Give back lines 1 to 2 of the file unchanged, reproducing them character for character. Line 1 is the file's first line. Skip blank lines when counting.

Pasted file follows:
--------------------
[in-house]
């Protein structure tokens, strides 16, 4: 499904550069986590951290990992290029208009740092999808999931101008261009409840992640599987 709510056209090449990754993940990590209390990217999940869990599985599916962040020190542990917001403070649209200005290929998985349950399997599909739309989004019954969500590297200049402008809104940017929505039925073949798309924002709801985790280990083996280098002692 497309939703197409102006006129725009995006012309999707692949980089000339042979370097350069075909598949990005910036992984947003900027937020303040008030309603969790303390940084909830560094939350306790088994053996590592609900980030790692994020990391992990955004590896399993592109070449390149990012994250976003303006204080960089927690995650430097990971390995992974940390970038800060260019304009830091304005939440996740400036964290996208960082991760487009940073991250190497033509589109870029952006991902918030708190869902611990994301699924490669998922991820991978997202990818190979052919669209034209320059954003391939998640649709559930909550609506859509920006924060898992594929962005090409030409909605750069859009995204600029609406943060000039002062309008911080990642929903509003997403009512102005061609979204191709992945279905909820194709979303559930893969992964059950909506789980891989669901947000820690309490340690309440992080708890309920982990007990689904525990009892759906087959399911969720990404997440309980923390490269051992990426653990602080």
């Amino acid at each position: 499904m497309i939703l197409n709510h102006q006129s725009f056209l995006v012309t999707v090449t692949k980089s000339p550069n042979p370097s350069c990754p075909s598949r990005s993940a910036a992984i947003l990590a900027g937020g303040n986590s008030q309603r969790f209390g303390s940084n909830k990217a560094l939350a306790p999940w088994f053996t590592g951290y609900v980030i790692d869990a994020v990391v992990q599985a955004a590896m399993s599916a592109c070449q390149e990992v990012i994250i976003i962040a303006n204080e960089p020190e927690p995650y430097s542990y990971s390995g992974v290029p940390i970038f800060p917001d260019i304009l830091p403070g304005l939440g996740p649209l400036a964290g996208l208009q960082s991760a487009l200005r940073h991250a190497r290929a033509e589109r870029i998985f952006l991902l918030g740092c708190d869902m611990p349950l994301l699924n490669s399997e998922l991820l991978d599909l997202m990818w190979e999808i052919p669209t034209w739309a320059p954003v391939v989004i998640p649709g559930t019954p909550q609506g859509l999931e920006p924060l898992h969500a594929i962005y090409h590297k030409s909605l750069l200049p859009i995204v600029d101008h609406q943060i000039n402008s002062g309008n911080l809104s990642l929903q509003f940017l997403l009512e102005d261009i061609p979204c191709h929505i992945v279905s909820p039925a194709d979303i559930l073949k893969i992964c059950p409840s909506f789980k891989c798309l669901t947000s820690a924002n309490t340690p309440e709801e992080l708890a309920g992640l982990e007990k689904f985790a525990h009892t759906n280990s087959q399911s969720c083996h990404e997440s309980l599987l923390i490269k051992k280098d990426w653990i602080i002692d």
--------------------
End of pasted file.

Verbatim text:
[in-house]
């Protein structure tokens, strides 16, 4: 499904550069986590951290990992290029208009740092999808999931101008261009409840992640599987 709510056209090449990754993940990590209390990217999940869990599985599916962040020190542990917001403070649209200005290929998985349950399997599909739309989004019954969500590297200049402008809104940017929505039925073949798309924002709801985790280990083996280098002692 497309939703197409102006006129725009995006012309999707692949980089000339042979370097350069075909598949990005910036992984947003900027937020303040008030309603969790303390940084909830560094939350306790088994053996590592609900980030790692994020990391992990955004590896399993592109070449390149990012994250976003303006204080960089927690995650430097990971390995992974940390970038800060260019304009830091304005939440996740400036964290996208960082991760487009940073991250190497033509589109870029952006991902918030708190869902611990994301699924490669998922991820991978997202990818190979052919669209034209320059954003391939998640649709559930909550609506859509920006924060898992594929962005090409030409909605750069859009995204600029609406943060000039002062309008911080990642929903509003997403009512102005061609979204191709992945279905909820194709979303559930893969992964059950909506789980891989669901947000820690309490340690309440992080708890309920982990007990689904525990009892759906087959399911969720990404997440309980923390490269051992990426653990602080």